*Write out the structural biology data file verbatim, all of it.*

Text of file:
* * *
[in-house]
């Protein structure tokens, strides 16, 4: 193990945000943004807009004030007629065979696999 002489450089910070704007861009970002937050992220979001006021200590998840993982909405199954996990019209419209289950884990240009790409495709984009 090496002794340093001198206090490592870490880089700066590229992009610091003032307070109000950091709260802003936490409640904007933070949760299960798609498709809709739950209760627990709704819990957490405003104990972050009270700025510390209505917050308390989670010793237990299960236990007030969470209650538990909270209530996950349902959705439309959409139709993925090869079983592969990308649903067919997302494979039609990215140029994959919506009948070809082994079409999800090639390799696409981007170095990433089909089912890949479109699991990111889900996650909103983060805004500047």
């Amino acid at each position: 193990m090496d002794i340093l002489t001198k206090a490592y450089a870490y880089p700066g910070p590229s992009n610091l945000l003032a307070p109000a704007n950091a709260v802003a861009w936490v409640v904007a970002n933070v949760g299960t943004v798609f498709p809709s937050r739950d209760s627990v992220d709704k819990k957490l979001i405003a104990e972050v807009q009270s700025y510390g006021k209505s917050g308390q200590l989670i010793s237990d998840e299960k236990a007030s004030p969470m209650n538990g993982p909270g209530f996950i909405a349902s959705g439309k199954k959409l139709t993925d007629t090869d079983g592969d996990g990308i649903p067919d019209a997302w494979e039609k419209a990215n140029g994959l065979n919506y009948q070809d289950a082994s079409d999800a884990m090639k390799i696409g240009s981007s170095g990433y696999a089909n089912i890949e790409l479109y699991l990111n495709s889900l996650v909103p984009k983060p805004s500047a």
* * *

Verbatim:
[in-house]
């Protein structure tokens, strides 16, 4: 193990945000943004807009004030007629065979696999 002489450089910070704007861009970002937050992220979001006021200590998840993982909405199954996990019209419209289950884990240009790409495709984009 090496002794340093001198206090490592870490880089700066590229992009610091003032307070109000950091709260802003936490409640904007933070949760299960798609498709809709739950209760627990709704819990957490405003104990972050009270700025510390209505917050308390989670010793237990299960236990007030969470209650538990909270209530996950349902959705439309959409139709993925090869079983592969990308649903067919997302494979039609990215140029994959919506009948070809082994079409999800090639390799696409981007170095990433089909089912890949479109699991990111889900996650909103983060805004500047």
């Amino acid at each position: 193990m090496d002794i340093l002489t001198k206090a490592y450089a870490y880089p700066g910070p590229s992009n610091l945000l003032a307070p109000a704007n950091a709260v802003a861009w936490v409640v904007a970002n933070v949760g299960t943004v798609f498709p809709s937050r739950d209760s627990v992220d709704k819990k957490l979001i405003a104990e972050v807009q009270s700025y510390g006021k209505s917050g308390q200590l989670i010793s237990d998840e299960k236990a007030s004030p969470m209650n538990g993982p909270g209530f996950i909405a349902s959705g439309k199954k959409l139709t993925d007629t090869d079983g592969d996990g990308i649903p067919d019209a997302w494979e039609k419209a990215n140029g994959l065979n919506y009948q070809d289950a082994s079409d999800a884990m090639k390799i696409g240009s981007s170095g990433y696999a089909n089912i890949e790409l479109y699991l990111n495709s889900l996650v909103p984009k983060p805004s500047a």